Somehow, Markl notes, you've got to keep your forward speed but reduce the descent. Yet, too much speed will bounce the landing. What to do? Some pilots add a little power, or at least don't remove any. Markl suggests you stair-step your way down from knee height. By that he means move the stick or wheel forward an inch and right back to where it was, and forward and back until you have touched down.
"This technique avoids the common problem of letting the nose rise and getting bunny hops," Markl said. A rising nose during a wheel landing is a sure sign of trouble to come. "Bunny hop means we land in a two-and-a-half-point attitude with too much speed, and touch the mains, and touch the tail, and touch the mains, and so on," he added. When you get into that kind of trouble — and there are no gusts or crosswinds requiring a wheel landing, and the aircraft is aligned with the centerline — convert to a three-point landing. Otherwise, a go-around is the better solution to bunny hopping, similar to what FAA manuals call porpoising.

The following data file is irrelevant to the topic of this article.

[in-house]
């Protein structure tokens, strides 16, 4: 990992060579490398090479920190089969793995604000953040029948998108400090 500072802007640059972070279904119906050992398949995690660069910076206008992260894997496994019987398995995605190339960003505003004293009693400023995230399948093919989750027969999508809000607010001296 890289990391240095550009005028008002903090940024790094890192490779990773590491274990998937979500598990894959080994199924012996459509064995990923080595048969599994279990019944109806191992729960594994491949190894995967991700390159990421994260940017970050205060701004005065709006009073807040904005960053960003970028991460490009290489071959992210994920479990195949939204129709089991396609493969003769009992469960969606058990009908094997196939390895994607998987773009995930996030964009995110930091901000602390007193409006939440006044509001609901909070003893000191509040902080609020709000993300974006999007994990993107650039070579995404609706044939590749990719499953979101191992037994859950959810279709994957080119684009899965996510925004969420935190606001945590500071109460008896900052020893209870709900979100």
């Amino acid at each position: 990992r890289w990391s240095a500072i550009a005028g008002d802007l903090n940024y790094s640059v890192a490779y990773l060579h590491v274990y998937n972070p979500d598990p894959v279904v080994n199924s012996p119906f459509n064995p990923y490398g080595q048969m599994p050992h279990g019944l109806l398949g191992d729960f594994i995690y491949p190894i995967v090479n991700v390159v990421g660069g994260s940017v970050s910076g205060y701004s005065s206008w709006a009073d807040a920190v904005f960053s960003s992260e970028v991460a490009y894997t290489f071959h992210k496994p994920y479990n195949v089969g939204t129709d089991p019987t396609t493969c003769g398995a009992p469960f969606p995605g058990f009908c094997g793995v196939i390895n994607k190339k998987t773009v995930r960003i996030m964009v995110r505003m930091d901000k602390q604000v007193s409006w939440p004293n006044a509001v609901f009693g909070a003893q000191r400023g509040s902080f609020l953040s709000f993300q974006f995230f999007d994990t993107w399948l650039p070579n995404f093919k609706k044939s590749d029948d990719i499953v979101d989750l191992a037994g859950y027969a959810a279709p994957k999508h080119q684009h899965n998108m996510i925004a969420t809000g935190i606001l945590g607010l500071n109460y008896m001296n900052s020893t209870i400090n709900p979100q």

Once the main wheels are safely on the runway, you'll need to push the stick forward. Most nosewheel pilots fear at this point that they are going to strike the prop — no small concern and one that takes practice to overcome. The FAA prefers that you hold the stick forward, increasing pressure until the tail falls of its own accord.
Markl suggests the roundout from final approach to the three-point landing can begin a little higher, such as the height between your knees and chest. Still, that's pretty low, and new or rusty tailwheel pilots are reluctant to get down there. Here's a tip: Sit in the airplane on the ground and over time, memorize that sight picture. Also, that is obviously the attitude you want for a three-point touchdown. What do you suppose nosewheel pilots do on their first attempts at a three-point landing? That's right — the nose keeps coming up and up, well past the three-point attitude, and the tail hits first. Then the main wheels flop onto the runway.
Unlike the wheel landing, the three-point requires the airplane to be near a stall at touchdown. The process, as you may have guessed by now, is to maintain the glide until reaching chest height, rounding out while allowing the aircraft to settle, and holding it off a few inches above the runway until it stalls and touches down. That requires the pilot to know the landing attitude and to continuously apply back-pressure to the stick or yoke. In an ideal world, the elevator reaches its stop as the wheels glide on with the aircraft just at the stall speed.
AOPA Pilot Editor at Large Tom Horne has worked at AOPA since the early 1980s. He began flying in 1975 and has an airline transport pilot and flight instructor certificates. He’s flown everything from ultralights to Gulfstreams and ferried numerous piston airplanes across the Atlantic.